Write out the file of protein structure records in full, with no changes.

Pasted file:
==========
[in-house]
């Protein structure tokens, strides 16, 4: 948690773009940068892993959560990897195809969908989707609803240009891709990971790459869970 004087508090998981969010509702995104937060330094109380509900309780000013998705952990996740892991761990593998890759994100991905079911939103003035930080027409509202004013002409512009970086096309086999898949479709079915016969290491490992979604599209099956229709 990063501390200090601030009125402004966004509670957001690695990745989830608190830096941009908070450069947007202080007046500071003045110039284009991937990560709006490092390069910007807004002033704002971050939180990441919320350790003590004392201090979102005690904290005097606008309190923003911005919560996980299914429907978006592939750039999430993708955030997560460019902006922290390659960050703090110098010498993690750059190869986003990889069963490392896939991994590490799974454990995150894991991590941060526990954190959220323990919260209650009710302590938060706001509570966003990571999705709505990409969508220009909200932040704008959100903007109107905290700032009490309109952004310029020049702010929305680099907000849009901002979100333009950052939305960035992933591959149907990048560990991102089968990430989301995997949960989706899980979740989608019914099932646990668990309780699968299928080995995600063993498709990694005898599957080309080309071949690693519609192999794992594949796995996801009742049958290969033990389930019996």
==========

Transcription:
[in-house]
């Protein structure tokens, strides 16, 4: 948690773009940068892993959560990897195809969908989707609803240009891709990971790459869970 004087508090998981969010509702995104937060330094109380509900309780000013998705952990996740892991761990593998890759994100991905079911939103003035930080027409509202004013002409512009970086096309086999898949479709079915016969290491490992979604599209099956229709 990063501390200090601030009125402004966004509670957001690695990745989830608190830096941009908070450069947007202080007046500071003045110039284009991937990560709006490092390069910007807004002033704002971050939180990441919320350790003590004392201090979102005690904290005097606008309190923003911005919560996980299914429907978006592939750039999430993708955030997560460019902006922290390659960050703090110098010498993690750059190869986003990889069963490392896939991994590490799974454990995150894991991590941060526990954190959220323990919260209650009710302590938060706001509570966003990571999705709505990409969508220009909200932040704008959100903007109107905290700032009490309109952004310029020049702010929305680099907000849009901002979100333009950052939305960035992933591959149907990048560990991102089968990430989301995997949960989706899980979740989608019914099932646990668990309780699968299928080995995600063993498709990694005898599957080309080309071949690693519609192999794992594949796995996801009742049958290969033990389930019996």